EAST LEROY, Mich.
Tim McCreadie exited his race car, mad at another competitor. He was almost immediately faced by a media member, the unsuspecting reporter not having seen the late-race, on-track incident that had angered McCreadie and another driver.
The hard-charging New Yorker had every right to tell the reporter to get lost. But, being the true professional he is, instead gave me a few minutes of his time to explain the situation.
I felt like a jerk and an idiot.
Two weeks later, I approached McCreadie to apologize (again) and, once more playing the true professional, he pushed it all aside (again) like it was nothing.
I still felt like a jerk and an idiot.
I tend to show drivers in my dirt late-model world a high level of respect. It’s just the right thing to do.
There are some I handle differently than others because of their personality or because we’re better acquainted or whatever, but the respect will always show up somewhere, somehow.
I had a lot of respect for McCreadie even before the way he handled my intrusion on his cool-down period a few months back.
McCreadie said after his racing days are eventually done, he would like to be remembered as someone who was professional and fair.
That’s the way I’ll remember him, along with knowing he’s one hell of a race-car driver.
By the end of the Labor Day weekend World of Outlaws Late Model Series events, McCreadie found himself slipping in points, 86 behind leader and defending champion Josh Richards.
It’s likely the Outlaws’ title run will go down to the last race at The Dirt Track @ Charlotte in November.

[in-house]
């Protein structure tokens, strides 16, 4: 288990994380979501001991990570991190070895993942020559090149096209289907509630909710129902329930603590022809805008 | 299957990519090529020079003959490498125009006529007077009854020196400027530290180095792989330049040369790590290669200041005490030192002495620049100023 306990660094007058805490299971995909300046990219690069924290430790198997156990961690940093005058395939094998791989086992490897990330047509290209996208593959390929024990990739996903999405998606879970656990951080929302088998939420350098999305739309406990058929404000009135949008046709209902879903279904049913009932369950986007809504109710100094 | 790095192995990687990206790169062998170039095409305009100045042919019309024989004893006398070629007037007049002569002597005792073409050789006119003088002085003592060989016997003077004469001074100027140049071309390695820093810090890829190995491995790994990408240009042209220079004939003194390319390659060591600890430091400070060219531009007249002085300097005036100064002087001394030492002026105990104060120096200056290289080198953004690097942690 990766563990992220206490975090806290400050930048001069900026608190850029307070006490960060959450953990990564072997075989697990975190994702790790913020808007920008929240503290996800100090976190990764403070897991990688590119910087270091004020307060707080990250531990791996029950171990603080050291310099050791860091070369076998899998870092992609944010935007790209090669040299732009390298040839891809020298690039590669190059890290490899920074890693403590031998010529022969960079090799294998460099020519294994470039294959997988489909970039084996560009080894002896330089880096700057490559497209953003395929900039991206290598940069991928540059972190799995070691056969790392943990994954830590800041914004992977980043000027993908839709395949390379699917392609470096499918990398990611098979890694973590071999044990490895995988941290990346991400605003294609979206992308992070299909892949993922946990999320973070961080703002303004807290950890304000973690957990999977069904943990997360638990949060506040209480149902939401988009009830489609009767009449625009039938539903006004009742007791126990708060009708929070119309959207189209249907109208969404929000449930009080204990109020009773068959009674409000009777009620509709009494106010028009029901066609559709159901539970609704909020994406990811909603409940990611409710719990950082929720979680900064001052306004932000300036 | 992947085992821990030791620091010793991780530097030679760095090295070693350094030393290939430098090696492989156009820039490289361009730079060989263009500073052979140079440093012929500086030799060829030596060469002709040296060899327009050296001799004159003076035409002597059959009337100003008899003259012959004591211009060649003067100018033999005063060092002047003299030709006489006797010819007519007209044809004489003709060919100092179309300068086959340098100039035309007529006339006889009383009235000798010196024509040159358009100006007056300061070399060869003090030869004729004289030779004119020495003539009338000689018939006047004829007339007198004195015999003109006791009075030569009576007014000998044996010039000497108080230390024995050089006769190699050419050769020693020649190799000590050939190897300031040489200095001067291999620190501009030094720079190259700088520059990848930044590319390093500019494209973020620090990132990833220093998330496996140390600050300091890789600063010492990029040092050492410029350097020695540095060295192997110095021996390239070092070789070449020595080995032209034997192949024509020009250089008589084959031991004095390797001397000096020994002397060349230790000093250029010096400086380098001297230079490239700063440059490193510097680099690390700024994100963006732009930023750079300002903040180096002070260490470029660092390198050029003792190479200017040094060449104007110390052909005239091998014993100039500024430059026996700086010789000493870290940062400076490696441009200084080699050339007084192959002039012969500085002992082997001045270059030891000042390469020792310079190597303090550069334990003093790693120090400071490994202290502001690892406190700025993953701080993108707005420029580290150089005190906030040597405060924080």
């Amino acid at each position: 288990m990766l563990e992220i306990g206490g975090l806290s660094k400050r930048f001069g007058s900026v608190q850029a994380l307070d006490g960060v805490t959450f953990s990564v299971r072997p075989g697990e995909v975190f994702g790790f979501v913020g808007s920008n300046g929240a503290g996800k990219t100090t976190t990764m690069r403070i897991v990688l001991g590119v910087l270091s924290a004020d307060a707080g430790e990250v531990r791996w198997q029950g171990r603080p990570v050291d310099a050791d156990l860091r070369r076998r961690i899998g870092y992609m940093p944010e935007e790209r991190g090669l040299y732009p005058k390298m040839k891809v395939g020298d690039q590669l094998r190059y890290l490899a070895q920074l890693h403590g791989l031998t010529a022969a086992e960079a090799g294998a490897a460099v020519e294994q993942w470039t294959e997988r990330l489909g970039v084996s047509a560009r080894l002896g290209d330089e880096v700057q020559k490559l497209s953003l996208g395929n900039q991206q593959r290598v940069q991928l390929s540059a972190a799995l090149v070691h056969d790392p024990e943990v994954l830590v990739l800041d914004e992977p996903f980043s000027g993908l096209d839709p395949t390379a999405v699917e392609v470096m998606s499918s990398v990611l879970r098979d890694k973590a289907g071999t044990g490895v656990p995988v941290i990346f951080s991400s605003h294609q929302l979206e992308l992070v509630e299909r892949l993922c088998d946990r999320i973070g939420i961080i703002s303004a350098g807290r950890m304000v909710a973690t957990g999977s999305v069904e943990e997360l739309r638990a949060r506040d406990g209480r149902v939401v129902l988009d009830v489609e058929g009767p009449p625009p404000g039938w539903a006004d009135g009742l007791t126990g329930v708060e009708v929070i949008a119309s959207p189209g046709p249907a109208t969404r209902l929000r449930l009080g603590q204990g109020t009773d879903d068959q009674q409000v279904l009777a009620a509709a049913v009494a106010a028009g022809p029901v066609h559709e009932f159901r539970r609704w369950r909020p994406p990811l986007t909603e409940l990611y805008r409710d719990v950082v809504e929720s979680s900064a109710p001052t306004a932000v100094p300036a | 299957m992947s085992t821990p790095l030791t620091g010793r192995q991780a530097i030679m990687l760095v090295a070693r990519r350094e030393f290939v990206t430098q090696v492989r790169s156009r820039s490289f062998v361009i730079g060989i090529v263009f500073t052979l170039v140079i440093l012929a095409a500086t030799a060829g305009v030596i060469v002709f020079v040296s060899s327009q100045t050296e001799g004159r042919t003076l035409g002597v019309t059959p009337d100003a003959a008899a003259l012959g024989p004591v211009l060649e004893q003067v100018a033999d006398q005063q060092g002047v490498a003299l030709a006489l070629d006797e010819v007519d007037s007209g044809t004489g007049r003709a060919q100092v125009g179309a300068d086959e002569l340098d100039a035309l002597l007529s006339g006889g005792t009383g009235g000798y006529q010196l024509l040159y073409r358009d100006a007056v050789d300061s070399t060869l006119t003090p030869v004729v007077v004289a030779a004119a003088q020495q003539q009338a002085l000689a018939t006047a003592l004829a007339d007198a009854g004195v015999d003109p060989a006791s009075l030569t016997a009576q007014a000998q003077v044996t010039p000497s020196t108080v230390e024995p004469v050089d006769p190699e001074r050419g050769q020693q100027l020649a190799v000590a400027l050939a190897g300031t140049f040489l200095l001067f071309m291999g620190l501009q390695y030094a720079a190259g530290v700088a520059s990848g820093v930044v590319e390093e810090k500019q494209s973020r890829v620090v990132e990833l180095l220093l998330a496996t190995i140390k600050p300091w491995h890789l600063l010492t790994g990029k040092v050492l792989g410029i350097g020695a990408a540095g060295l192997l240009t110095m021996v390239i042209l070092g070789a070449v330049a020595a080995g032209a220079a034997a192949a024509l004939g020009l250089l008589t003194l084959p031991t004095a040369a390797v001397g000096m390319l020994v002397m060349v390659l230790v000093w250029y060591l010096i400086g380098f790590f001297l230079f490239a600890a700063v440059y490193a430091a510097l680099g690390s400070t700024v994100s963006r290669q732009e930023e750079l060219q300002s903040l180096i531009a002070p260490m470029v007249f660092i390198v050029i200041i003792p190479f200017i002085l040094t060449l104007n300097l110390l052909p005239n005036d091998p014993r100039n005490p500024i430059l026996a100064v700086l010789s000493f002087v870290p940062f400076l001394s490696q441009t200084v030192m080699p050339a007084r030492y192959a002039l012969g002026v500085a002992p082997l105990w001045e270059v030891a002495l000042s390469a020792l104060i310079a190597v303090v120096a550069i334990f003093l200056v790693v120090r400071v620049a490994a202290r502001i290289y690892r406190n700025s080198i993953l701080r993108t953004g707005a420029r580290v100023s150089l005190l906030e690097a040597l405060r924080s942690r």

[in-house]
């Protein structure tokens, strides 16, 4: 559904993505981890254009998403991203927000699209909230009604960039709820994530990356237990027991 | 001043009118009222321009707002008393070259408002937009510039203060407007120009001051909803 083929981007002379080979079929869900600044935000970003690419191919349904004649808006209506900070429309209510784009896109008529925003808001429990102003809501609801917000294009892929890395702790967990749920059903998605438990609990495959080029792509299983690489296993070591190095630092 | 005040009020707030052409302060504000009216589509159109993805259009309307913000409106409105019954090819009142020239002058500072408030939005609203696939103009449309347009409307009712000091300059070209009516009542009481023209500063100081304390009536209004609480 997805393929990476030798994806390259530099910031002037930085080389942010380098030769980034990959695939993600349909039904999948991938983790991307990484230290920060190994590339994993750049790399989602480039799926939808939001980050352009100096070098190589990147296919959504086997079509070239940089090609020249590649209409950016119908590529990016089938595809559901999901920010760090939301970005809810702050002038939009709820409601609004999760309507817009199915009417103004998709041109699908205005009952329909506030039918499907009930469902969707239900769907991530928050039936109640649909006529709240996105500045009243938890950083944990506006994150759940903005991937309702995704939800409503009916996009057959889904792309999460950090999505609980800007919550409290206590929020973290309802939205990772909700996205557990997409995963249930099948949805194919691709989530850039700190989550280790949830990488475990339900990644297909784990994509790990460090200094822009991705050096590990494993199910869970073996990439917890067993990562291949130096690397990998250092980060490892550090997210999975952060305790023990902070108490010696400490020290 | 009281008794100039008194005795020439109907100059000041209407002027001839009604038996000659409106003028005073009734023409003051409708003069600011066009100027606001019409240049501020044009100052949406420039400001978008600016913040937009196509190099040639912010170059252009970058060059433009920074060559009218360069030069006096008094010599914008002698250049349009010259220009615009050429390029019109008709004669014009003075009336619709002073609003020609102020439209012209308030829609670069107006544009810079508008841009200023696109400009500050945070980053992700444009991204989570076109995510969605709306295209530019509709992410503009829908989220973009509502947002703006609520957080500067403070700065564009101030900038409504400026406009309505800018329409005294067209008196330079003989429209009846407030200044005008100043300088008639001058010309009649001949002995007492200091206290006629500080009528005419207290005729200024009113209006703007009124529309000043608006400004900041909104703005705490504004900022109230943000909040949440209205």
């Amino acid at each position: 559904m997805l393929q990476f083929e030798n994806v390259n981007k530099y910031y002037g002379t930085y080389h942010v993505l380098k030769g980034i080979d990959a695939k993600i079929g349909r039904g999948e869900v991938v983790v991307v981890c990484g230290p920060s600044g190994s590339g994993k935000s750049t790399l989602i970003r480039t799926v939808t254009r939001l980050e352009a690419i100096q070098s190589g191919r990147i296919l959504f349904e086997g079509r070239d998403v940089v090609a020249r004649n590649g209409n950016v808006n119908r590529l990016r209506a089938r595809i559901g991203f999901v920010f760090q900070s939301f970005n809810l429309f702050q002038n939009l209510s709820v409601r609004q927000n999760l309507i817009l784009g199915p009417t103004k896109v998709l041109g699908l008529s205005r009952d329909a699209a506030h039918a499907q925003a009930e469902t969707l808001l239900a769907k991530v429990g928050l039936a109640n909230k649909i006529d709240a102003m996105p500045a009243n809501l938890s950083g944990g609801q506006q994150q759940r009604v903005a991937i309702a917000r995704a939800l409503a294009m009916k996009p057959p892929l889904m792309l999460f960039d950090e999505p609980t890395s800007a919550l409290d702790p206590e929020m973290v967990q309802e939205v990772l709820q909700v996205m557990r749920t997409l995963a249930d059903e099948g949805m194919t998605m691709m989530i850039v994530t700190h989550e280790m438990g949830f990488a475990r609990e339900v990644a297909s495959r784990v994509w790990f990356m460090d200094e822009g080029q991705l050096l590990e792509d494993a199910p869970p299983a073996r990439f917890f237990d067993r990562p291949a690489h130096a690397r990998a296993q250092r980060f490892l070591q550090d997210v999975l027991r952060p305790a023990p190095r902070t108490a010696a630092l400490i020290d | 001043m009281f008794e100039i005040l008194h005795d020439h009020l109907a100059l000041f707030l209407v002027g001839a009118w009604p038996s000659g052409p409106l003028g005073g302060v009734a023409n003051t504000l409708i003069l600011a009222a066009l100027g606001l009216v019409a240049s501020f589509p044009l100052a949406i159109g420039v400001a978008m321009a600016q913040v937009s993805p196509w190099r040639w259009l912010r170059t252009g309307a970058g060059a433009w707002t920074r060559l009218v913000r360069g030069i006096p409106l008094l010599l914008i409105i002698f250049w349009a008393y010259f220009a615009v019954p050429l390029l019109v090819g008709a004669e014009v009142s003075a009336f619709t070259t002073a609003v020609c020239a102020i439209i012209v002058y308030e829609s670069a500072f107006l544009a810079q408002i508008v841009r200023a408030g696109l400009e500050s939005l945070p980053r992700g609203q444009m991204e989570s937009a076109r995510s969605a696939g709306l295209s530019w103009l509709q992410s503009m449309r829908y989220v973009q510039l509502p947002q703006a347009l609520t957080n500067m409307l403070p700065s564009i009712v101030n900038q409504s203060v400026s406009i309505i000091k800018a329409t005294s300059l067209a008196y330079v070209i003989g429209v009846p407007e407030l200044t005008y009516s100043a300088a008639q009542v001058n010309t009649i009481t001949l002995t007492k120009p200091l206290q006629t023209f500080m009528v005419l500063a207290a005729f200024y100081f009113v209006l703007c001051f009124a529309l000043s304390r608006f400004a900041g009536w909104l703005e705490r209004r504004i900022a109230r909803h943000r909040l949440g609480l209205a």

And I still wouldn’t be surprised if McCreadie is sitting right in the middle of it.
McCreadie led the points early and it appeared like the championship hunt might boil down to a two-man race between him and Richards.
But by August, another former champion, Kentucky’s Darrell Lanigan, had entered the battle, even leading for a time and making it a three-way fight.
Never known to duck the competition, that’s probably just the way McCreadie wants it.
McCreadie also knows how to win the Outlaws title; he did it in 2006. After a few years racing a non-committal schedule of select events, the competition level of the national touring series was the main reason he rejoined it this season.
“We’ve got these guys on this tour,” McCreadie said, “it seemed like a tough little thing to conquer, so I decided that’s what we’d do. It gets you fired up about racing again.
“My whole career has been looking to see what I can do to spark an interest again.”
By mid-September, McCreadie had four Outlaws wins. Lanigan and Richards were tied with seven each.
McCreadie didn’t win his first race until May, but a string of consistent finishes propelled him into the lead and has kept him in the hunt.
“You wanna win every race you go to,” he said, “and trying to figure out what it takes to do that has taken us a little bit. But the good thing is, when we’ve been off, we’ve still been able to run top 10 and keep pace with all the guys running this deal.”
I’ve told the story before about my first real look at McCreadie. It was during that title year in 2006 at an Outlaws event in Ohio.
The popular wheelman found himself in a dogfight for a win with Chub Frank and Matt Miller, a couple of real tough cats on any race track. McCreadie was taking his red-and-yellow No. 39 higher on the racing surface than the pack trucks had been.
And he was somehow making it work. I knew then he would be something.
He’s since proven that enough, from his championship to his string of big-dollar wins in late 2008.
But about all that, McCreadie simply says, “That was so long ago. I don’t live in the past, I try to look to the future.”
And about the future, that’s simple enough, too.
“I just wanna win as much as I can,” he said.